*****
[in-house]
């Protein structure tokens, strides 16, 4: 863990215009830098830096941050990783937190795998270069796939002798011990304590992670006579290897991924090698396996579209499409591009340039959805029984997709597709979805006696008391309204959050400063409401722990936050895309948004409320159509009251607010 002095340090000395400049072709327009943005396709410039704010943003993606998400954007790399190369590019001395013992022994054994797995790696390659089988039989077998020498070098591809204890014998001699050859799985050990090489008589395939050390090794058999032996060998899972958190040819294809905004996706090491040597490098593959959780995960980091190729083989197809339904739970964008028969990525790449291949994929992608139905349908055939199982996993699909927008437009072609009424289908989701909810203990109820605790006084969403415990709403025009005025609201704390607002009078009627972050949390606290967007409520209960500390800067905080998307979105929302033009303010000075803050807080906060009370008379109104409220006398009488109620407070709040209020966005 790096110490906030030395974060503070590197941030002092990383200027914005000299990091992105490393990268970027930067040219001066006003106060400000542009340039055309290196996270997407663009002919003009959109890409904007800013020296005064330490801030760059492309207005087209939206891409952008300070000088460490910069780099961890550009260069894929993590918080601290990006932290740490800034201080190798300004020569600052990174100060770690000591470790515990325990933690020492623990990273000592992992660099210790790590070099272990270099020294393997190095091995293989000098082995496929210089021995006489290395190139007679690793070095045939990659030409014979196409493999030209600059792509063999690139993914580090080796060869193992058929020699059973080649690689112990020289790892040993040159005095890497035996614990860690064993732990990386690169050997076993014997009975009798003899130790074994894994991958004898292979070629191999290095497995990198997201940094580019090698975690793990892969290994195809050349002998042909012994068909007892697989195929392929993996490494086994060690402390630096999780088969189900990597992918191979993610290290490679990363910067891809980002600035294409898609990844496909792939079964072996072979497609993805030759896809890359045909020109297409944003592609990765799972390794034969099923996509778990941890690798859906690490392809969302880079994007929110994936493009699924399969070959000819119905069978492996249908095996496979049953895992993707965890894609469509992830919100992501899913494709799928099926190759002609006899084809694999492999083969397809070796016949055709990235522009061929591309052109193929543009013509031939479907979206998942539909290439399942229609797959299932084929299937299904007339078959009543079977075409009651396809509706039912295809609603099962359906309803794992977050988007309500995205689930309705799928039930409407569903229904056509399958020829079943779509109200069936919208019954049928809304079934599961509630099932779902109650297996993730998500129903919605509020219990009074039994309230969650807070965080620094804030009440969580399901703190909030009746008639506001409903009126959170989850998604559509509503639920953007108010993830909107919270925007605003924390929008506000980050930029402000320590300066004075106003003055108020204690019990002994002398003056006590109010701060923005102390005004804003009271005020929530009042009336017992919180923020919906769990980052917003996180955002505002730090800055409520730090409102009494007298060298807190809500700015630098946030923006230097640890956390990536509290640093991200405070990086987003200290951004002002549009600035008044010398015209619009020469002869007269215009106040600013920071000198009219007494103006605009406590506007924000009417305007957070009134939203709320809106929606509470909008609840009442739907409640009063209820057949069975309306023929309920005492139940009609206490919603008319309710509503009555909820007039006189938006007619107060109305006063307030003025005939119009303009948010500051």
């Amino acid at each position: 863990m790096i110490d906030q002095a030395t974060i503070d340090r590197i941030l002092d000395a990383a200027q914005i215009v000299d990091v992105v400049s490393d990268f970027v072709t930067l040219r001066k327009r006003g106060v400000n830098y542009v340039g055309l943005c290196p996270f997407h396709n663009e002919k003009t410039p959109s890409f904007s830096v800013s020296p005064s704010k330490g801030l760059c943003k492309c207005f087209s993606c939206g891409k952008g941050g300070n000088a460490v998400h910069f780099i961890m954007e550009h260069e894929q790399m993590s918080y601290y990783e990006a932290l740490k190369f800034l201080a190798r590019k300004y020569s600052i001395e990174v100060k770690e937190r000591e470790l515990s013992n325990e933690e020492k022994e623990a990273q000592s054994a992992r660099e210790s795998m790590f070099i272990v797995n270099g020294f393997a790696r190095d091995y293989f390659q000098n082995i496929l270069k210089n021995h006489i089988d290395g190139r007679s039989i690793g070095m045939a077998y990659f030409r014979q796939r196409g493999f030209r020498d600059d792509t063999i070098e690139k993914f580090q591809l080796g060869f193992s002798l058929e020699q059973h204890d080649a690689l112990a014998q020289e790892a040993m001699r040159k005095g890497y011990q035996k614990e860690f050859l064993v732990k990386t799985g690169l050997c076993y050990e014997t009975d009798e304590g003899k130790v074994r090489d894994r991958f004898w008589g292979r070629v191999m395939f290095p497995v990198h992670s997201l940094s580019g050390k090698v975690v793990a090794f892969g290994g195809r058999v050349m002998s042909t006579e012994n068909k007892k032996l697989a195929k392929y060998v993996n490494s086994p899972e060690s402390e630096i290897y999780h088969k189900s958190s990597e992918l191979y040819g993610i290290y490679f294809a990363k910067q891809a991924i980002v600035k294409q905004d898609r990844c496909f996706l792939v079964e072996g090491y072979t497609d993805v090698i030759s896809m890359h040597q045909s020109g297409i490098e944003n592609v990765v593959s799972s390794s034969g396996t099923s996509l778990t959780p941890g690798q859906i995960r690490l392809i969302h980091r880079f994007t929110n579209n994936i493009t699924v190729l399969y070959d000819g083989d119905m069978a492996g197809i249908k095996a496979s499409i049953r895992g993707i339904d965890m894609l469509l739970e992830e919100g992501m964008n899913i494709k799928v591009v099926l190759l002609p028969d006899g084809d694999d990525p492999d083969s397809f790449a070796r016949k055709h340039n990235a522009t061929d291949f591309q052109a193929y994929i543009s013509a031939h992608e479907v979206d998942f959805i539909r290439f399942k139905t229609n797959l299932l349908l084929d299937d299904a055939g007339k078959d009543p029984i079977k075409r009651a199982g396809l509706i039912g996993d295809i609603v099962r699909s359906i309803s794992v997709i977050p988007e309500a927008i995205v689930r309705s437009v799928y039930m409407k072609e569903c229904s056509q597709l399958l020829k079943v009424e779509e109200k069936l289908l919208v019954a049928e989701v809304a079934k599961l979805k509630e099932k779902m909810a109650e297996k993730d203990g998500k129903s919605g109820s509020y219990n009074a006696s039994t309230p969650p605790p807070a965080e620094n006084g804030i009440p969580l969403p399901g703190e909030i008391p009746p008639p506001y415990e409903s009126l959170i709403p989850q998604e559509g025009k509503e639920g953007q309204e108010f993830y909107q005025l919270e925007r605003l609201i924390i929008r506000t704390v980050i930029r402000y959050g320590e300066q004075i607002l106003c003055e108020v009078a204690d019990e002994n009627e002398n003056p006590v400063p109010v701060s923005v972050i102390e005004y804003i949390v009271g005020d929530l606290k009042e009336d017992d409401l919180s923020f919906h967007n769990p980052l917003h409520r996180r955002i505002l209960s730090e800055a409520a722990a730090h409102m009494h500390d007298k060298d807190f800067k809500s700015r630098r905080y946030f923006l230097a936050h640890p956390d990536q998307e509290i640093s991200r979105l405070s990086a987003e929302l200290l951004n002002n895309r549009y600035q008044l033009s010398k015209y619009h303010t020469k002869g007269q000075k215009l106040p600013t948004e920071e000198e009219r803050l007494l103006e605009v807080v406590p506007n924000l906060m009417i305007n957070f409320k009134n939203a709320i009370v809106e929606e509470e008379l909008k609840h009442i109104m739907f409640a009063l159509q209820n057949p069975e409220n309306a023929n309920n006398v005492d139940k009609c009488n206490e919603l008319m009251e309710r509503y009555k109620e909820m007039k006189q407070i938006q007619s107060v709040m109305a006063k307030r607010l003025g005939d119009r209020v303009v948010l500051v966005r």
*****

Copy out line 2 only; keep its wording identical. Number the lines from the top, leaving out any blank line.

């Protein structure tokens, strides 16, 4: 863990215009830098830096941050990783937190795998270069796939002798011990304590992670006579290897991924090698396996579209499409591009340039959805029984997709597709979805006696008391309204959050400063409401722990936050895309948004409320159509009251607010 002095340090000395400049072709327009943005396709410039704010943003993606998400954007790399190369590019001395013992022994054994797995790696390659089988039989077998020498070098591809204890014998001699050859799985050990090489008589395939050390090794058999032996060998899972958190040819294809905004996706090491040597490098593959959780995960980091190729083989197809339904739970964008028969990525790449291949994929992608139905349908055939199982996993699909927008437009072609009424289908989701909810203990109820605790006084969403415990709403025009005025609201704390607002009078009627972050949390606290967007409520209960500390800067905080998307979105929302033009303010000075803050807080906060009370008379109104409220006398009488109620407070709040209020966005 790096110490906030030395974060503070590197941030002092990383200027914005000299990091992105490393990268970027930067040219001066006003106060400000542009340039055309290196996270997407663009002919003009959109890409904007800013020296005064330490801030760059492309207005087209939206891409952008300070000088460490910069780099961890550009260069894929993590918080601290990006932290740490800034201080190798300004020569600052990174100060770690000591470790515990325990933690020492623990990273000592992992660099210790790590070099272990270099020294393997190095091995293989000098082995496929210089021995006489290395190139007679690793070095045939990659030409014979196409493999030209600059792509063999690139993914580090080796060869193992058929020699059973080649690689112990020289790892040993040159005095890497035996614990860690064993732990990386690169050997076993014997009975009798003899130790074994894994991958004898292979070629191999290095497995990198997201940094580019090698975690793990892969290994195809050349002998042909012994068909007892697989195929392929993996490494086994060690402390630096999780088969189900990597992918191979993610290290490679990363910067891809980002600035294409898609990844496909792939079964072996072979497609993805030759896809890359045909020109297409944003592609990765799972390794034969099923996509778990941890690798859906690490392809969302880079994007929110994936493009699924399969070959000819119905069978492996249908095996496979049953895992993707965890894609469509992830919100992501899913494709799928099926190759002609006899084809694999492999083969397809070796016949055709990235522009061929591309052109193929543009013509031939479907979206998942539909290439399942229609797959299932084929299937299904007339078959009543079977075409009651396809509706039912295809609603099962359906309803794992977050988007309500995205689930309705799928039930409407569903229904056509399958020829079943779509109200069936919208019954049928809304079934599961509630099932779902109650297996993730998500129903919605509020219990009074039994309230969650807070965080620094804030009440969580399901703190909030009746008639506001409903009126959170989850998604559509509503639920953007108010993830909107919270925007605003924390929008506000980050930029402000320590300066004075106003003055108020204690019990002994002398003056006590109010701060923005102390005004804003009271005020929530009042009336017992919180923020919906769990980052917003996180955002505002730090800055409520730090409102009494007298060298807190809500700015630098946030923006230097640890956390990536509290640093991200405070990086987003200290951004002002549009600035008044010398015209619009020469002869007269215009106040600013920071000198009219007494103006605009406590506007924000009417305007957070009134939203709320809106929606509470909008609840009442739907409640009063209820057949069975309306023929309920005492139940009609206490919603008319309710509503009555909820007039006189938006007619107060109305006063307030003025005939119009303009948010500051």